Gillian Ferris

Managing Editor

Gillian came to KNAU in 2001 as a freelance reporter. Her first story won an Arizona Associated Press Award. Since then, Gillian has won more than a dozen Edward R. Murrow Awards for feature reporting, writing and documentary work. She served as the local anchor for NPR’s Morning Edition for 8 years before moving into a full time reporting position in 2012. Gillian covers everything from environmental issues to sports, with a penchant for human interest stories of all kinds. When she’s not working, Gillian revels in the natural world and is an avid hiker, skier, swimmer, river runner and surfer. She also enjoys making fancy cakes and reorganizing her collection of fabulous shoes… 70 pairs and counting.

Ways to Connect

Arizona currently supplies about half of the copper used in the U.S. But, mining doesn't come without significant impact on the environment and the people who live and work in mining towns. Flagstaff-based journalist Bill Carter has just written a book on the subject called, Boom, Bust, Boom: A Story About Copper, The Metal That Runs The World. Carter told Arizona Public Radio's Gillian Ferris Kohl he got the idea after the vegetables he was growing in his backyard in Bisbee started to make him sick.

Terrence Moore

The Flagstaff Mountain Film Festival begins today. This year's event will feature more than a dozen environmental documentaries including, "Wrenched", by Jerome filmmaker ML Lincoln. The film picks up where Edward Abbey's iconic novel The Monkey Wrench Gang left off, chronicling Abbey's legacy of environmental civil disobedience. Arizona Public Radio's Gillian Ferris Kohl spoke with ML Lincoln about the project.

GFK: For people who may not be award of Edward Abbey's philosophy about the environment and the natural world, what is it?

Over the weekend, the Hopi Tribal Council unanimously agreed to approve a resolution formally opposing the development of the proposed Grand Canyon Escalade project. Tribal officials say the area in which the development is planned is an ancient sacred site where modern Hopis continue to go to leave prayer offerings. Hopi Vice Chairman Herman Honanie says the location is "unacceptable to Hopi religious leaders, practitioners and the Hopi people". He says the Hopi tribe has original title and use of the area.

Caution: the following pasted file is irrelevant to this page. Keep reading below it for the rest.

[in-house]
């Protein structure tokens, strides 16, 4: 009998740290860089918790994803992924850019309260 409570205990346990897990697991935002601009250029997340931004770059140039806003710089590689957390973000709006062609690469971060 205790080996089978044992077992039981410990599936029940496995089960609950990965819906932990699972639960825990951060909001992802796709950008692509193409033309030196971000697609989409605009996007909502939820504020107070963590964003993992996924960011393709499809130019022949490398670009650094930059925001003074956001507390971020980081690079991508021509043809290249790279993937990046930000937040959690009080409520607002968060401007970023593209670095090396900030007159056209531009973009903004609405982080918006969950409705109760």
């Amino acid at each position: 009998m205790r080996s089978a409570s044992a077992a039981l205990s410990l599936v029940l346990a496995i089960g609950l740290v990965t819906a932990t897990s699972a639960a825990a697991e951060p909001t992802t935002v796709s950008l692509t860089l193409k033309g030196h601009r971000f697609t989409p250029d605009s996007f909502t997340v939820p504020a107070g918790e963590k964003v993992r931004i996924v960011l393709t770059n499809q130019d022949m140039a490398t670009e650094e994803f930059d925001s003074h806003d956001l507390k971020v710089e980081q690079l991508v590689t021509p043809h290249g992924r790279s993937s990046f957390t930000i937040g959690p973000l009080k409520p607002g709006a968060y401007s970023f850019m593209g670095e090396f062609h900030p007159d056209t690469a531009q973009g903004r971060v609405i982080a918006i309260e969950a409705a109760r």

A Navajo Nation Chapter House passed a resolution Wednesday that may pave the way for a resort and tramway along the Little Colorado River in the Grand Canyon. Arizona Public Radio's Gillian Ferris Kohl reports.

U of A

One of the founders of the Center for Sustainable Environments at Northern Arizona University is out with a new study on borderland foods. Gary Nabhan - now with the Southwest Center at the University of Arizona - has just published a study about the geopolitical disparity along the U.S./Mexico border in terms of poverty and food supply. He told KNAU's Gillian Ferris Kohl that more than a dozen researchers went into the field on both sides of the border to look at this schism.

Matt Fahey

The Primetime Emmys aired last night. And a Flagstaff-based cinematographer won an award for his work on the Discovery Channel's hit show, "Deadliest Catch".

Camp Verde is a small town in between Phoenix and Flagstaff. With its rich soil, a river running through it and today's light rain, it's a hot spot for farmers. And Fred Wong has some of the best crops in town.

"Swiss chard, kale, beets, tomatoes, squash, cucumbers, watermelons, cantelope. Camp Verde is good for everything here."

Today is KNAU's Gillian Ferris Kohl's last day as Morning Edition Host. She's not going anywhere...she's moving into a full time reporting position at the station. But, for the last 8 years, Gillian has gotten up in the dark to produce and host Morning Edition. And as a farewell to the show, she produced this audio postcard saluting some of the other people who work in the wee hours. And of course, we've got to start with coffee and pastries straight from the oven.

Today marks the 25th anniversary of one of the deadliest plane crashes in U.S. history. The sole survivor of Northwest Airlines Flight 255 was a four year old Arizona girl, who became known to the world as "the miracle girl". For the first time since the disaster, she's publicly shared her story of survival. Arizona Public Radio's Gillian Ferris Kohl reports.

The Arizona Department of Public Safety is reporting a backlog of thousands of fingerprinting applications from teachers statewide.  The delay could be a problem as districts gear up for the start of the school year.

DPS is reporting a backlog of at least 12,000 fingerprinting applications.  Fingerprint clearance is a crucial step in teacher background and criminal history checks. 

Last week alone, DPS received nearly seven thousand new applications. 

Officials generally process about 5,000 fingerprint cards per week.